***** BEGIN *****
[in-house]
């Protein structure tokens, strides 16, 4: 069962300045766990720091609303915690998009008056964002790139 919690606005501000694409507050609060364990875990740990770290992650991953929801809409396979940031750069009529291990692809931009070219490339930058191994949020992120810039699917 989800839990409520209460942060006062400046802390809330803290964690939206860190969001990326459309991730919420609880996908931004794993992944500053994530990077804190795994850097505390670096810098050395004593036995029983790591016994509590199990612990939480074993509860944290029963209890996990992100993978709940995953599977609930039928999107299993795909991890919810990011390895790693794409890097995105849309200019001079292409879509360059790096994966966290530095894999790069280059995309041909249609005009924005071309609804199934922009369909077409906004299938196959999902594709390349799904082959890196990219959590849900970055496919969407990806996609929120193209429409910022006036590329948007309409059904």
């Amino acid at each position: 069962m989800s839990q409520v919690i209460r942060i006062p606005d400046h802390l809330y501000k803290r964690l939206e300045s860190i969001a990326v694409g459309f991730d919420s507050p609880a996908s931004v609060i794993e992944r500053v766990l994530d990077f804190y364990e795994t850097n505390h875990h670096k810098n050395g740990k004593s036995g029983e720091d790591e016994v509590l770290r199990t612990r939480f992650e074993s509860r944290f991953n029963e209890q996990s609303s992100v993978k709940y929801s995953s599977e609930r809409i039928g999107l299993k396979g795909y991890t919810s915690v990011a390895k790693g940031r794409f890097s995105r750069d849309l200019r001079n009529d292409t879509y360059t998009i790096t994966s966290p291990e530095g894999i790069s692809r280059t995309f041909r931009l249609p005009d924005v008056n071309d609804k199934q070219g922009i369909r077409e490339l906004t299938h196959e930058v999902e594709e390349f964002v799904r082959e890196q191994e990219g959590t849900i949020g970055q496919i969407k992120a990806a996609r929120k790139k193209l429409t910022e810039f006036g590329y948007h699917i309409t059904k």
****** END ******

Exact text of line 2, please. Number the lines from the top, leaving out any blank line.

């Protein structure tokens, strides 16, 4: 069962300045766990720091609303915690998009008056964002790139 919690606005501000694409507050609060364990875990740990770290992650991953929801809409396979940031750069009529291990692809931009070219490339930058191994949020992120810039699917 989800839990409520209460942060006062400046802390809330803290964690939206860190969001990326459309991730919420609880996908931004794993992944500053994530990077804190795994850097505390670096810098050395004593036995029983790591016994509590199990612990939480074993509860944290029963209890996990992100993978709940995953599977609930039928999107299993795909991890919810990011390895790693794409890097995105849309200019001079292409879509360059790096994966966290530095894999790069280059995309041909249609005009924005071309609804199934922009369909077409906004299938196959999902594709390349799904082959890196990219959590849900970055496919969407990806996609929120193209429409910022006036590329948007309409059904």